Issue #14 December 2005

Open Invention Network to protect against patent threat


By licensing through OIN, participants will help create a broad protective area with respect to software patents around Linux and Linux-related applications.

Red Hat has a long history of groundbreaking approaches for the delivery of software technology and the announcement of the formation of the Open Invention Network (OIN) on November 10 was just another example. OIN was formed by IBM, Novell, Philips, Sony and Red Hat to provide a mechanism for protecting Linux and Linux-related applications from the threat of software patents.

First, OIN will acquire patents that are generally deemed to have broad value in the software industry. This approach is taken because a strong patent portfolio is generally considered the best deterrent to those who may wish to make patent infringement claims. The initial patent portfolio includes the well-known CommerceOne patents that went on the market in early 2005. The CommerceOne patents cover many of the fundamental elements of web-based commerce.

Second, OIN will make this portfolio of patents fully available to any party who is willing to enter into a reciprocal, royalty-free patent license with OIN. In exchange for full rights to utilize the OIN-owned patents, the licensee will license back to OIN, on a royalty-free basis, any software patents that read on the Linux kernel or Linux-related technologies.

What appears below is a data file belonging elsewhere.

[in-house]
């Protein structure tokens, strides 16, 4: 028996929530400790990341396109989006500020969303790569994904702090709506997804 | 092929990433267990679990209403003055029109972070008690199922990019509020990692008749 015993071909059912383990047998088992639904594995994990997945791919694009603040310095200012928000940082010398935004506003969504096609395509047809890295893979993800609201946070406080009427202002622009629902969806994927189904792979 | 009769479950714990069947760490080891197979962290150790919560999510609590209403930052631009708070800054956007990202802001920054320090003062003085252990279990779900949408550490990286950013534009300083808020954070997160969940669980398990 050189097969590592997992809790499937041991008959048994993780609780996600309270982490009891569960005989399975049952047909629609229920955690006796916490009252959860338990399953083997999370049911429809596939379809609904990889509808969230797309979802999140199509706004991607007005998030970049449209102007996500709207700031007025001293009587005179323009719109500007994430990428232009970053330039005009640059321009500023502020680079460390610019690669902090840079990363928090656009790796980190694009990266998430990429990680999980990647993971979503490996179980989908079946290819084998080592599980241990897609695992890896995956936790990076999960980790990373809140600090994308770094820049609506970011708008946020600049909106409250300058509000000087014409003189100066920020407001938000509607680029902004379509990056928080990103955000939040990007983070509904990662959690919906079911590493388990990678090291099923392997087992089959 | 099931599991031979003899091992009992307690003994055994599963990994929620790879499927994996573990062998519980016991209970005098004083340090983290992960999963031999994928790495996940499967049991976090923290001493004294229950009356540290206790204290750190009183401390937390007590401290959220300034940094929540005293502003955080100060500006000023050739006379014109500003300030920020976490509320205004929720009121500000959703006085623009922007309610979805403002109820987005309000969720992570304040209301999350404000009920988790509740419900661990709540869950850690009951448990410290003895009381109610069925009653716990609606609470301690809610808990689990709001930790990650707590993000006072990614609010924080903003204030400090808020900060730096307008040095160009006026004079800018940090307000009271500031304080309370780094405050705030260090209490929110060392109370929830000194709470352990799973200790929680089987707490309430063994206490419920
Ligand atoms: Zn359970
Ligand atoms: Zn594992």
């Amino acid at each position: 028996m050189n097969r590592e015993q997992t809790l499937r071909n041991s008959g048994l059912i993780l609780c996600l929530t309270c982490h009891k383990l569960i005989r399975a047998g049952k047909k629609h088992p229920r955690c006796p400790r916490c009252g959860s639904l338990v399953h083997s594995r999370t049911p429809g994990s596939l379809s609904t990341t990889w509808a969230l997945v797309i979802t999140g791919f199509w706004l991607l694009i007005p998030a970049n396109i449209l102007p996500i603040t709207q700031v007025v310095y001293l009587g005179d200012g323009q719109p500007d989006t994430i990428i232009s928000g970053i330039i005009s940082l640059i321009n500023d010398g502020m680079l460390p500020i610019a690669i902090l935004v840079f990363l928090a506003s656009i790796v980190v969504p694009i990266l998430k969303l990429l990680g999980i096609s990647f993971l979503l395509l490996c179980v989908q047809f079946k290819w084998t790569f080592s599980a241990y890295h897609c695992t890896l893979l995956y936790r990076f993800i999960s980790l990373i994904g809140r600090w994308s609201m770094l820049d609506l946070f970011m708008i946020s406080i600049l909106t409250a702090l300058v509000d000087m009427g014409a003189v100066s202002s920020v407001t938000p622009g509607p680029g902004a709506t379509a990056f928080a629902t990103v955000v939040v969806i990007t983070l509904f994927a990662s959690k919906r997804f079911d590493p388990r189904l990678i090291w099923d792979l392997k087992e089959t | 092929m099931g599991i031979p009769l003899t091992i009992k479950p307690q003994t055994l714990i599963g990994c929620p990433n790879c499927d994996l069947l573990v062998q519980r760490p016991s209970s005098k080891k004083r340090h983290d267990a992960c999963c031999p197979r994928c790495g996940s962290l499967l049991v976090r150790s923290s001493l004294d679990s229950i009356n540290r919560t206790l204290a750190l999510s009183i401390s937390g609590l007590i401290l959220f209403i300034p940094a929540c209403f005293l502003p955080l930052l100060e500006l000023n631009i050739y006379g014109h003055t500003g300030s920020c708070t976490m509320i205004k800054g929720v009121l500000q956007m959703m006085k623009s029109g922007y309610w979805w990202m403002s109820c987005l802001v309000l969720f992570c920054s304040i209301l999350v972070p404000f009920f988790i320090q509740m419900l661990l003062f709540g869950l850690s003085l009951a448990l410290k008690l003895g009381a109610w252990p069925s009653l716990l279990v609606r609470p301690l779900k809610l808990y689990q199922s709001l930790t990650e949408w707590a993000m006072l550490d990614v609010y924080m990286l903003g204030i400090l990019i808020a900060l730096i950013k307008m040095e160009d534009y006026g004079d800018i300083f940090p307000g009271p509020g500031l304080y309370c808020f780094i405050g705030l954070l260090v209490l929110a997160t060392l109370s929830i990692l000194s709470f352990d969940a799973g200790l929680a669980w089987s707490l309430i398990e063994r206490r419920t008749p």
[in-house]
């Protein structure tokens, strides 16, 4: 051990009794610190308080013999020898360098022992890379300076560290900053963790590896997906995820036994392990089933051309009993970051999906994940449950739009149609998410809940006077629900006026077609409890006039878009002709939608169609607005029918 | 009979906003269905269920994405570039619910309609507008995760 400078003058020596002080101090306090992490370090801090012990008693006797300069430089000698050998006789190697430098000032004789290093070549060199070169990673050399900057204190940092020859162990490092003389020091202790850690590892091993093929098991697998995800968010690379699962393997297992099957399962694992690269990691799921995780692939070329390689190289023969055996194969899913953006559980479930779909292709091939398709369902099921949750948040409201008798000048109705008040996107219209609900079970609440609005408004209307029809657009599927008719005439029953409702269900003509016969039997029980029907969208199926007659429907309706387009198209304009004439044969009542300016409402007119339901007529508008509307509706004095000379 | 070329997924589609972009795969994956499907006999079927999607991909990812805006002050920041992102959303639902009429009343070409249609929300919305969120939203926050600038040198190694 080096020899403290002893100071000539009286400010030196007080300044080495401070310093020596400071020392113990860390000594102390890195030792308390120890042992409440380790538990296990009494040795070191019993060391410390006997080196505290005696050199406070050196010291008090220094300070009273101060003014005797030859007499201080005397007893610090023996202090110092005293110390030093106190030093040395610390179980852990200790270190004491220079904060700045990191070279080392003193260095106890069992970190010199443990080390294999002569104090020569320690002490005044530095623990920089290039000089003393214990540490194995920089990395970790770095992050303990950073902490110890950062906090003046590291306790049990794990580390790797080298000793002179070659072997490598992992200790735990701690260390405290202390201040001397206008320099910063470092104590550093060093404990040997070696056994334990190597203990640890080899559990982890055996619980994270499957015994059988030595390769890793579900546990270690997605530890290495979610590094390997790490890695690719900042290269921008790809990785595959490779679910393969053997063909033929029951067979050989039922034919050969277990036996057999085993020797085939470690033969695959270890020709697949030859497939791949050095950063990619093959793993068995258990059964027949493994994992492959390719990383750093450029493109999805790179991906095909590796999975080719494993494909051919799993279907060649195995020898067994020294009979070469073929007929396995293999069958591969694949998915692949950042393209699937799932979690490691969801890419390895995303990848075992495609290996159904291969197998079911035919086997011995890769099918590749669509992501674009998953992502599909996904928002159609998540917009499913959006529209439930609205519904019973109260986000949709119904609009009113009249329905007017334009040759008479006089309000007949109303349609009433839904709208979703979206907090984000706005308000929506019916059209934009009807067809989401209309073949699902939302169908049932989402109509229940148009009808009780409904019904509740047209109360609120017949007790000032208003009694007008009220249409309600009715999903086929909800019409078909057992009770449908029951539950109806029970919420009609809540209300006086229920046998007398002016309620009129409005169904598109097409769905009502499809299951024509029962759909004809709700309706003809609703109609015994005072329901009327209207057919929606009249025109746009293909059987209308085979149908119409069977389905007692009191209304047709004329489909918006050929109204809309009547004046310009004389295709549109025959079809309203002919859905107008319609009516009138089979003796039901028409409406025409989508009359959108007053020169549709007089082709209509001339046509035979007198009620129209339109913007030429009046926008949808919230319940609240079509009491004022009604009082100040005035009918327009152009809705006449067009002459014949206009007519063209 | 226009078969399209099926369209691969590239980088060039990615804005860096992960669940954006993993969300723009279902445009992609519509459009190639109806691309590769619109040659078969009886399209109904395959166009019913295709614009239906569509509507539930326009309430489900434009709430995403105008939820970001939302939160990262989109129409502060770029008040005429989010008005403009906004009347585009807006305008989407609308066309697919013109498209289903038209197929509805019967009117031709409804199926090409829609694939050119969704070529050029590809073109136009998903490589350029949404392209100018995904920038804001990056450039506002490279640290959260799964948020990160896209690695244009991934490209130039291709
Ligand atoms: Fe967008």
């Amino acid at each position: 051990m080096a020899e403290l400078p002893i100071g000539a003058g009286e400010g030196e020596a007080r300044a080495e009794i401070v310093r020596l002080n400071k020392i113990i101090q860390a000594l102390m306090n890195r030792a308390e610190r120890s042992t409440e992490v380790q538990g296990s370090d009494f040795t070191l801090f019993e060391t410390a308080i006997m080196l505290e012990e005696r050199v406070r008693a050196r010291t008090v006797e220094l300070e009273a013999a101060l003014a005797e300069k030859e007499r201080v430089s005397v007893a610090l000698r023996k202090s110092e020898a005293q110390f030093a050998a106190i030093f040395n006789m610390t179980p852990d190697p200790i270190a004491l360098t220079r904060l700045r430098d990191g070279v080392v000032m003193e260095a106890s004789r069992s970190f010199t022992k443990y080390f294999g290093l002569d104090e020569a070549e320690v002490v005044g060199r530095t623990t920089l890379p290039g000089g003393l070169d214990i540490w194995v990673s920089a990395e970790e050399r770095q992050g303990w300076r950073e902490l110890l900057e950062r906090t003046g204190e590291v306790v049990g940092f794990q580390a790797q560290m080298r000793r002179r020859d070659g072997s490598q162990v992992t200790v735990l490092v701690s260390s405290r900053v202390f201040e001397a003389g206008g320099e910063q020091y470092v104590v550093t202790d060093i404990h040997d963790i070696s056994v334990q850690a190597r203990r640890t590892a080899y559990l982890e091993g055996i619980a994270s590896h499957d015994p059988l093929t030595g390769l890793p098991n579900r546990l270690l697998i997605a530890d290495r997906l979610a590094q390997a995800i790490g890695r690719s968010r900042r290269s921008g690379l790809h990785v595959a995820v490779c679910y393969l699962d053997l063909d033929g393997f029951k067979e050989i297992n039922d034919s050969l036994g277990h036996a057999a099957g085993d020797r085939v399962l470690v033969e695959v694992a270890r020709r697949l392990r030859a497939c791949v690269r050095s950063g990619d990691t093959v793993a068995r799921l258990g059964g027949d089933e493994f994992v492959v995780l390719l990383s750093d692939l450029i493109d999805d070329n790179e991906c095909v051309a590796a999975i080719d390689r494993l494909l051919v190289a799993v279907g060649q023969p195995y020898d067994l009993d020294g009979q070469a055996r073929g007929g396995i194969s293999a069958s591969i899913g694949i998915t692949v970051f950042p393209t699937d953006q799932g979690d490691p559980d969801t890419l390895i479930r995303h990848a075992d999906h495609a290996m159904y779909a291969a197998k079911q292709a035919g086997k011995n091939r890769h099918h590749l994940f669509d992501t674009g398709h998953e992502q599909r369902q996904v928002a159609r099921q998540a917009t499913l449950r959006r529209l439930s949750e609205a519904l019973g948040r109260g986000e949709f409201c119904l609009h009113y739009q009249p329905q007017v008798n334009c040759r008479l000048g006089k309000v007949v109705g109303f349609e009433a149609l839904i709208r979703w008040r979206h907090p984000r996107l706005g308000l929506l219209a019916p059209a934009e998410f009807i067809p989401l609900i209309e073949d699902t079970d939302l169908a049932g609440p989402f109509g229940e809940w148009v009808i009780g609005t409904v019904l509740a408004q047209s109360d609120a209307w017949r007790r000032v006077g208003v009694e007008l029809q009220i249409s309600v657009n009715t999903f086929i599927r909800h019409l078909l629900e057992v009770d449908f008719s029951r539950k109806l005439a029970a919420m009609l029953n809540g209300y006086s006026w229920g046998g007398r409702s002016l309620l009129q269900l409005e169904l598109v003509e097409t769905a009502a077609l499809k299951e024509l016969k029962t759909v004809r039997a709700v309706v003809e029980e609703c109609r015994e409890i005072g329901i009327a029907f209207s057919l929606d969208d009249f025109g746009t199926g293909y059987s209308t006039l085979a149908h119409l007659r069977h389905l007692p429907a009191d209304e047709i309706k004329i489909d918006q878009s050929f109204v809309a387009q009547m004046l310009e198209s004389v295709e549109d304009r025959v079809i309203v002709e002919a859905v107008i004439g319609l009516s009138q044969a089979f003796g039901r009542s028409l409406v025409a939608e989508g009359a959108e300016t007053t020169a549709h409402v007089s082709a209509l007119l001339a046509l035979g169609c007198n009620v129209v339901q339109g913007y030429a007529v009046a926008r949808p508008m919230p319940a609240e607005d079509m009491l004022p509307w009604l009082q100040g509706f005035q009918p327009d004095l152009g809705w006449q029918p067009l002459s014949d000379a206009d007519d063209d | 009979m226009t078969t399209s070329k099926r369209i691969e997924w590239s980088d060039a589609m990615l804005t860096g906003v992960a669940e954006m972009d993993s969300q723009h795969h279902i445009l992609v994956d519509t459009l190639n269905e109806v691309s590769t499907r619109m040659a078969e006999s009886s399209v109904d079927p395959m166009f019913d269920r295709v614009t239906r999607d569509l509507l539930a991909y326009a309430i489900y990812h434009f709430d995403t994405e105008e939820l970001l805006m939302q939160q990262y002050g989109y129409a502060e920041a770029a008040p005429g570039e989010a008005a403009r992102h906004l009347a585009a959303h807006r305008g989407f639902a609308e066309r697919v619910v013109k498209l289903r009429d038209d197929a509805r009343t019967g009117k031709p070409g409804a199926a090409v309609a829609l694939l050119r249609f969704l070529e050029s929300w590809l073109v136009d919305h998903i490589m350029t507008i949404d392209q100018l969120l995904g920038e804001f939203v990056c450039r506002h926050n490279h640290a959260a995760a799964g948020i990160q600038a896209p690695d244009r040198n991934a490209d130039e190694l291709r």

Third, in addition to the license to OIN, each licensee will license every other OIN licensee under these same patents that read on the Linux kernel or Linux-related technologies. Thus, every licensee enjoys a "Linux" patent license from every other licensee.

By offering to license a highly useful and attractive portfolio of patents at no cost, OIN hopes to attract thousands of individuals, software foundations, and companies to join this Linux patent network. By licensing through OIN, participants will help create a broad protective area with respect to software patents around Linux and Linux-related applications.

Of course, there may be those who wish to threaten Linux and open source with their patent portfolios, and this is where OIN also provides a deterrent effect. OIN will be prepared to engage such parties to discourage such aggressive actions, including, if necessary, asserting OIN's patent portfolio. While the OIN members believe the mere existence of OIN will be a deterrent, they are prepared to stand behind that belief.

OIN is not the sole solution to the threat of software patents, nor is it the only means by which the open source community will build a patent commons. The role of the Fedora Foundation in underwriting the patenting of new inventions by members of the open source community, the pledging of patents by Red Hat and others, and the assimilation and coordination of patent commons information by the Open Source Development Labs will all play important roles. Moreover, many of these same organizations will work to either restrict the further spread of software patents or to ensure that issued software patents are of a high quality. In Red Hat's case, we will pursue both of these activities. The one thing that is certain is that the open source community is not standing idly by watching the software patent parade; it is helping to direct that parade.